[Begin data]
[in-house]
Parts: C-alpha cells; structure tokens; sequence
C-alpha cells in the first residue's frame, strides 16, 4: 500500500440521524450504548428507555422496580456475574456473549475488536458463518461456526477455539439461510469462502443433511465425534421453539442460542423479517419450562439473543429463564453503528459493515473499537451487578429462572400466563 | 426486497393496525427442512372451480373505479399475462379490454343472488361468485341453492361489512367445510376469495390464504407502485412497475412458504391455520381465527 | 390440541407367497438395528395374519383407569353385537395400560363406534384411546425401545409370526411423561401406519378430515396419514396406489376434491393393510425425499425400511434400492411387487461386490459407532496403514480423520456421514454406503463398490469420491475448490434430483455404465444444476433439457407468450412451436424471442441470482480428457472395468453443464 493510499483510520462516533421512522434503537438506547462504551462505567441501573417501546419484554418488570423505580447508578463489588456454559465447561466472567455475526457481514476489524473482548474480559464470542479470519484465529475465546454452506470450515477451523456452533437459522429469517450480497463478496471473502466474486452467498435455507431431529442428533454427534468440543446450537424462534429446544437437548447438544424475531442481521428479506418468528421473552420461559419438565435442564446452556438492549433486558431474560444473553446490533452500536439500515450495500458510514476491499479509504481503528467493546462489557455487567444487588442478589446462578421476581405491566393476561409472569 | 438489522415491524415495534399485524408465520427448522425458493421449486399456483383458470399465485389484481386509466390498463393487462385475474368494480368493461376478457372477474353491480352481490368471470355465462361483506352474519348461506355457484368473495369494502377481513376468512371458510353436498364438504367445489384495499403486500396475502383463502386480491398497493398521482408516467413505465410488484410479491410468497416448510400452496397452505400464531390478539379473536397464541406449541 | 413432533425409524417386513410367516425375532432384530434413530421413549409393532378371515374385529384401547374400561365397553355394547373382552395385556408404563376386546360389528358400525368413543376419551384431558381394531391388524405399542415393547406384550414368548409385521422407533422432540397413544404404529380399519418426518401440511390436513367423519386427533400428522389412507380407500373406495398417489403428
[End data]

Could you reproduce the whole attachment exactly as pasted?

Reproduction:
[in-house]
Parts: C-alpha cells; structure tokens; sequence
C-alpha cells in the first residue's frame, strides 16, 4: 500500500440521524450504548428507555422496580456475574456473549475488536458463518461456526477455539439461510469462502443433511465425534421453539442460542423479517419450562439473543429463564453503528459493515473499537451487578429462572400466563 | 426486497393496525427442512372451480373505479399475462379490454343472488361468485341453492361489512367445510376469495390464504407502485412497475412458504391455520381465527 | 390440541407367497438395528395374519383407569353385537395400560363406534384411546425401545409370526411423561401406519378430515396419514396406489376434491393393510425425499425400511434400492411387487461386490459407532496403514480423520456421514454406503463398490469420491475448490434430483455404465444444476433439457407468450412451436424471442441470482480428457472395468453443464 493510499483510520462516533421512522434503537438506547462504551462505567441501573417501546419484554418488570423505580447508578463489588456454559465447561466472567455475526457481514476489524473482548474480559464470542479470519484465529475465546454452506470450515477451523456452533437459522429469517450480497463478496471473502466474486452467498435455507431431529442428533454427534468440543446450537424462534429446544437437548447438544424475531442481521428479506418468528421473552420461559419438565435442564446452556438492549433486558431474560444473553446490533452500536439500515450495500458510514476491499479509504481503528467493546462489557455487567444487588442478589446462578421476581405491566393476561409472569 | 438489522415491524415495534399485524408465520427448522425458493421449486399456483383458470399465485389484481386509466390498463393487462385475474368494480368493461376478457372477474353491480352481490368471470355465462361483506352474519348461506355457484368473495369494502377481513376468512371458510353436498364438504367445489384495499403486500396475502383463502386480491398497493398521482408516467413505465410488484410479491410468497416448510400452496397452505400464531390478539379473536397464541406449541 | 413432533425409524417386513410367516425375532432384530434413530421413549409393532378371515374385529384401547374400561365397553355394547373382552395385556408404563376386546360389528358400525368413543376419551384431558381394531391388524405399542415393547406384550414368548409385521422407533422432540397413544404404529380399519418426518401440511390436513367423519386427533400428522389412507380407500373406495398417489403428